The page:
The Conversation

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Every woman has likely experienced that unbearable vaginal itch at some point in her life. It’s ok if it’s a once-off, but there are times when it just won’t stop. Usually, a persistent vaginal itch is a symptom of thrush, which is caused by a fungal organism from the Candida family. Anti-fungal tablets, creams and pessaries (that you insert into the vagina) are usually available over the counter at the local pharmacy.

If the itching is due to thrush these often clear up the problem in a few days. But there are times when a persistent vaginal itch is caused by something else, such as bacteria. In this case, using fungal treatments over and over again won’t help and could lead to fungal resistance. Cathy Watson explains what you should do if you’re faced with this problem.

This article is part of our occasional series into needless treatments and procedures that have little evidence of effectiveness and can do more harm than good. They include knee arthroscopy for knee pain, spinal fusion for lower back pain, antipsychotics for dementia patients, and unnecessary colonoscopies.

Sasha Petrova

Deputy Editor, Health + Medicine

Sometimes the symptoms of thrush can be caused by other infections. from

Anti-fungal creams or tablets don’t always work for vaginal itch

Cathy Watson, University of Melbourne

If symptoms of thrush persist despite treatment, you may have an entirely different condition that would not be helped by anti-fungal creams or tablets.

From the archives: needless treatments and procedures

Knee arthroscopy requires admission to hospital and an anaesthetic. It carries some risk of harm such as infection or further damage in the joint. from

Knee arthroscopy is one of the most common but least effective surgeries

Ian Harris, UNSW; Denise O'Connor, Monash University; Rachelle Buchbinder

Doctors tend to overestimate how good their treatments are and underestimate the harms that come from them. But many studies have shown knee arthroscopy to no more effective than fake surgery.

Colonoscopies are on the rise in Australia. from

When is a colonoscopy necessary?

Suzanne Mahady, Monash University

A colonoscopy is usually done to diagnose bowel cancer. It is an invasive procedure with risks such as bowel perforation. It's important to only have the test if you're likely to benefit.

Back pain affects one-quarter of Australians. from

Spinal fusion surgery for lower back pain is costly and there’s little evidence it’ll work

Gustavo Machado, University of Sydney; Christine Lin, University of Sydney; Ian Harris, UNSW

Rates of spinal fusion surgery for back pain are on the rise. This is despite little evidence that it's an effective procedure and studies showing many will have revision surgery within ten years.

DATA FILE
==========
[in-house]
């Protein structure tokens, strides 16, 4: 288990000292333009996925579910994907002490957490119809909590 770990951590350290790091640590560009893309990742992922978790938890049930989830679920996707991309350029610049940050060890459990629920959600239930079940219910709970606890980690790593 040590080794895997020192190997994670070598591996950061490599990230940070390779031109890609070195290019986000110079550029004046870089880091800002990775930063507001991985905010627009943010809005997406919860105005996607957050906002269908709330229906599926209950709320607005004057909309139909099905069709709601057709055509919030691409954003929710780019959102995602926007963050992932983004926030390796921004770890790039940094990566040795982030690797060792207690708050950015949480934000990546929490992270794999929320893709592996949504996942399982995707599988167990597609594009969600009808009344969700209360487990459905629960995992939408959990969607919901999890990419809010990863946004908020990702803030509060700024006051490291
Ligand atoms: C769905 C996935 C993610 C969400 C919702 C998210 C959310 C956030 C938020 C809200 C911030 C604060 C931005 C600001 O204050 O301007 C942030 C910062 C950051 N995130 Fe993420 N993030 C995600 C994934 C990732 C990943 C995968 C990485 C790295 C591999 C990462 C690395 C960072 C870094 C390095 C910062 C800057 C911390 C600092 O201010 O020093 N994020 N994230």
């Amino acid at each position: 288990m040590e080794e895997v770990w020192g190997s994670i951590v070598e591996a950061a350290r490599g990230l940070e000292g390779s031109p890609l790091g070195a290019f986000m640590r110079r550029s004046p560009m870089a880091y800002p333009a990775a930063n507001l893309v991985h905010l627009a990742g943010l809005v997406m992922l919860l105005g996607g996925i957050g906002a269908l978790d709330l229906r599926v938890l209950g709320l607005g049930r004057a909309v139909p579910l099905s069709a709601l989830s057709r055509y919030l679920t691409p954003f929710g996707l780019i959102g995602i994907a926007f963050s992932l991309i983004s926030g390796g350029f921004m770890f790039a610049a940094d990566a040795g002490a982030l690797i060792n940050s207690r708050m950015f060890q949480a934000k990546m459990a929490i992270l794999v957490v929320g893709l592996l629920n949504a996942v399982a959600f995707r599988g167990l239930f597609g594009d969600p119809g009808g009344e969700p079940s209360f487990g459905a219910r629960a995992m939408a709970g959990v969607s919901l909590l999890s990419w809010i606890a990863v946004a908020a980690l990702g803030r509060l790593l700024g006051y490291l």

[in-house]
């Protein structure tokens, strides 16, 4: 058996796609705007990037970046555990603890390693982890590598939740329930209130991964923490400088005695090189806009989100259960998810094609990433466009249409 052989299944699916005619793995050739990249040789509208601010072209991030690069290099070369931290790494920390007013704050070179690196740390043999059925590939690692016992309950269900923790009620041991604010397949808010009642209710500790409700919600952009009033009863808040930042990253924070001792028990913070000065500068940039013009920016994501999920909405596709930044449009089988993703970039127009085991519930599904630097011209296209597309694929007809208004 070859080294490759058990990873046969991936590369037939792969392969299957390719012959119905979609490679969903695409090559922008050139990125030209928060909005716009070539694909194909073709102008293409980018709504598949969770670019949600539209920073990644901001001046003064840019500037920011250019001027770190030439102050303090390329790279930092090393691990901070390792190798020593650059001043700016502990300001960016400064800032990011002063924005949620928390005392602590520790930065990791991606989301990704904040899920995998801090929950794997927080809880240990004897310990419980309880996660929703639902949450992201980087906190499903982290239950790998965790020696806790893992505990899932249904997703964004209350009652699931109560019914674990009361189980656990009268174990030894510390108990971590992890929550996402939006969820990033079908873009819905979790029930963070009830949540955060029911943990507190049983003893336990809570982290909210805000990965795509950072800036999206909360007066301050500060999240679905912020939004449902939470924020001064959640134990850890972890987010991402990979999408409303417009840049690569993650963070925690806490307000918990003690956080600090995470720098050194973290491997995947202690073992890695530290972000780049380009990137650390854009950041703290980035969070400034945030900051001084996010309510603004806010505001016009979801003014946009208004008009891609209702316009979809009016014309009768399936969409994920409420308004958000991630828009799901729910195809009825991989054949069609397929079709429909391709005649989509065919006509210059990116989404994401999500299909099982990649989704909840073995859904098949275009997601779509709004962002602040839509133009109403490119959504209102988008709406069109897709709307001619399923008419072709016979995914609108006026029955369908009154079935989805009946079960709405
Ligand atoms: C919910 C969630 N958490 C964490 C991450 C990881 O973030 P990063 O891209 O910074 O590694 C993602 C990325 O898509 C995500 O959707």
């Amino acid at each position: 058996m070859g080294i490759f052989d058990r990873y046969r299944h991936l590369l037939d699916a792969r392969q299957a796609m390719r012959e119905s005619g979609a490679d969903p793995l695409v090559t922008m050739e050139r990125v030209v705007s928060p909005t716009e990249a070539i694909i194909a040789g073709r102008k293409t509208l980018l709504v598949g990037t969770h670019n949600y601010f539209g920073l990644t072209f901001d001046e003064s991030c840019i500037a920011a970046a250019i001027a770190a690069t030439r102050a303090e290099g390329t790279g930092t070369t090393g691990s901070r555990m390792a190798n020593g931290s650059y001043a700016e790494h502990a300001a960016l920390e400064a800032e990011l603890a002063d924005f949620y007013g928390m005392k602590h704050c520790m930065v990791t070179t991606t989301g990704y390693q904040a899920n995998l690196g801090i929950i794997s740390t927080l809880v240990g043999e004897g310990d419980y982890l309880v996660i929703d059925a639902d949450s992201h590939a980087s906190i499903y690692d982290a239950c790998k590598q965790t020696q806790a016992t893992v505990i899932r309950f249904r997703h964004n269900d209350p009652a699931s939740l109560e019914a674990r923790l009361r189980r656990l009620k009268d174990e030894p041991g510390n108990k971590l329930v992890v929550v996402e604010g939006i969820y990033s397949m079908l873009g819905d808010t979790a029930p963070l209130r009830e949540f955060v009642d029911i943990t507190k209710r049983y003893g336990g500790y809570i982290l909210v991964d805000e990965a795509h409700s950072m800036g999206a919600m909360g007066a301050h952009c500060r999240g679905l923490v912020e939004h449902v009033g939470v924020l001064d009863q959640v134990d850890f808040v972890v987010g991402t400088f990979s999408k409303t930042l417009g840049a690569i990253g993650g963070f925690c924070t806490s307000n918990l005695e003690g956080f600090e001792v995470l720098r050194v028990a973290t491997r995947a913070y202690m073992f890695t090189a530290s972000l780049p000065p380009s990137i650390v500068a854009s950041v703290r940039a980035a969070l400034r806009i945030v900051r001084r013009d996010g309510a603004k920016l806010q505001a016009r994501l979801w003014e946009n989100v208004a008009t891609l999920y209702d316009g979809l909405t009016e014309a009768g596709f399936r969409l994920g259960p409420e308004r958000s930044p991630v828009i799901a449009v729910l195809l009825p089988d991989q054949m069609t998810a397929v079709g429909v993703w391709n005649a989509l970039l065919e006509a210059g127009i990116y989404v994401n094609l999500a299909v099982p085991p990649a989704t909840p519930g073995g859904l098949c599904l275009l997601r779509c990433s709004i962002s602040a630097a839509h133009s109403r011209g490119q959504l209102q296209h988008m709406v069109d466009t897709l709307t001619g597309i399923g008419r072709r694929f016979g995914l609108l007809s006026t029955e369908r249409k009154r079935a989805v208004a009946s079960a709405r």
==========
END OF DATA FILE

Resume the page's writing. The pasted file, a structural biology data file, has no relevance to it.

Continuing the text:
Antipsychotic drugs are rarely effective in ‘calming’ dementia patients

Juanita Westbury, University of Tasmania; Carmelle Peisah, University of Sydney

Because of their sedative effect, antipsychotic medications are often used – in fact they are over-used – to "manage" people with dementia. This is against clinical guidelines.

Antibiotics for colds, x-rays for bronchitis, internal exams with pap tests – the latest list of tests to question

Tammy Hoffmann, Bond University; Chris Del Mar, Bond University

Harm doesn’t just come in the form of side-effects or further testing. The "cons" of any treatment also include the costs, which can be financial, emotional, and the costs of the individual’s time.

Expert answers to serious, weird and wacky questions

Up to 80% of women experience PMS.

Health Check: why women get PMS and why some are more affected

Jayashri Kulkarni, Monash University

Studies show oestrogen protects against depression and psychotic symptoms. So falls in the hormone, as happens before menstruation, can lead to depressive and other symptoms of mental illness.

Who wouldn’t want a quick fix? fizkes/Shutterstock

Science or Snake Oil: do hangover cures actually work?

Ken Harvey, Monash University; Paulina Stehlik, Bond University

Unfortunately, the only reliable way to avoid a hangover is not to drink excessively in the first place.

Curious Kids: How do moths eat our clothes?

Andreas Zwick, CSIRO

If you see moths and their larvae near your clothes, it's a sign that it's time to wash all your clothes and air them out in the sun.

Curious Kids: How do remote controls work?

Andrew Maxwell, University of Southern Queensland

Even the Voyager spacecraft are controlled remotely, 20 billion kilometres away. It takes 20 hours for instructions to travel from Earth to the spacecraft but we can do it -- using a remote.

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